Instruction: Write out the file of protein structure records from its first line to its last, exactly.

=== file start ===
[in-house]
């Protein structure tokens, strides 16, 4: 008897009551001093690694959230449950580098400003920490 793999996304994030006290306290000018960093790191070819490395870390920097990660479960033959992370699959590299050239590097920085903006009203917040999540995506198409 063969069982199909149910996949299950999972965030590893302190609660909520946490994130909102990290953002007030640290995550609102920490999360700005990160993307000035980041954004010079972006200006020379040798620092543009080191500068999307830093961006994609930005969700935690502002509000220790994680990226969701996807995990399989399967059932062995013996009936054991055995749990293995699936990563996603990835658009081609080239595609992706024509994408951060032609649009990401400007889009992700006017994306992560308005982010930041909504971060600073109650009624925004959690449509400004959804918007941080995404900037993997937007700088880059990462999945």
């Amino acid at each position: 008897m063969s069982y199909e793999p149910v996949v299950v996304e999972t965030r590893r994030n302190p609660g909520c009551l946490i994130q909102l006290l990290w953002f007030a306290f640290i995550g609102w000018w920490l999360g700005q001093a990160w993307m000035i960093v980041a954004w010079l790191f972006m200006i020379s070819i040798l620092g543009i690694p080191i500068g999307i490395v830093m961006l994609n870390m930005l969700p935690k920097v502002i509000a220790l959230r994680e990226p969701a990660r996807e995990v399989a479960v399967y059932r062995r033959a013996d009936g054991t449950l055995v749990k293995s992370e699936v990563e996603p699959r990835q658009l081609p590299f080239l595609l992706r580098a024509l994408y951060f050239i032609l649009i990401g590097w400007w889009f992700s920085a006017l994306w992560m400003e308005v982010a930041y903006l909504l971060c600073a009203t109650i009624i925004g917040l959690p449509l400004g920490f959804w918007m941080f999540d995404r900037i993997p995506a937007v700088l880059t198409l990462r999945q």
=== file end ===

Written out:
[in-house]
């Protein structure tokens, strides 16, 4: 008897009551001093690694959230449950580098400003920490 793999996304994030006290306290000018960093790191070819490395870390920097990660479960033959992370699959590299050239590097920085903006009203917040999540995506198409 063969069982199909149910996949299950999972965030590893302190609660909520946490994130909102990290953002007030640290995550609102920490999360700005990160993307000035980041954004010079972006200006020379040798620092543009080191500068999307830093961006994609930005969700935690502002509000220790994680990226969701996807995990399989399967059932062995013996009936054991055995749990293995699936990563996603990835658009081609080239595609992706024509994408951060032609649009990401400007889009992700006017994306992560308005982010930041909504971060600073109650009624925004959690449509400004959804918007941080995404900037993997937007700088880059990462999945």
């Amino acid at each position: 008897m063969s069982y199909e793999p149910v996949v299950v996304e999972t965030r590893r994030n302190p609660g909520c009551l946490i994130q909102l006290l990290w953002f007030a306290f640290i995550g609102w000018w920490l999360g700005q001093a990160w993307m000035i960093v980041a954004w010079l790191f972006m200006i020379s070819i040798l620092g543009i690694p080191i500068g999307i490395v830093m961006l994609n870390m930005l969700p935690k920097v502002i509000a220790l959230r994680e990226p969701a990660r996807e995990v399989a479960v399967y059932r062995r033959a013996d009936g054991t449950l055995v749990k293995s992370e699936v990563e996603p699959r990835q658009l081609p590299f080239l595609l992706r580098a024509l994408y951060f050239i032609l649009i990401g590097w400007w889009f992700s920085a006017l994306w992560m400003e308005v982010a930041y903006l909504l971060c600073a009203t109650i009624i925004g917040l959690p449509l400004g920490f959804w918007m941080f999540d995404r900037i993997p995506a937007v700088l880059t198409l990462r999945q």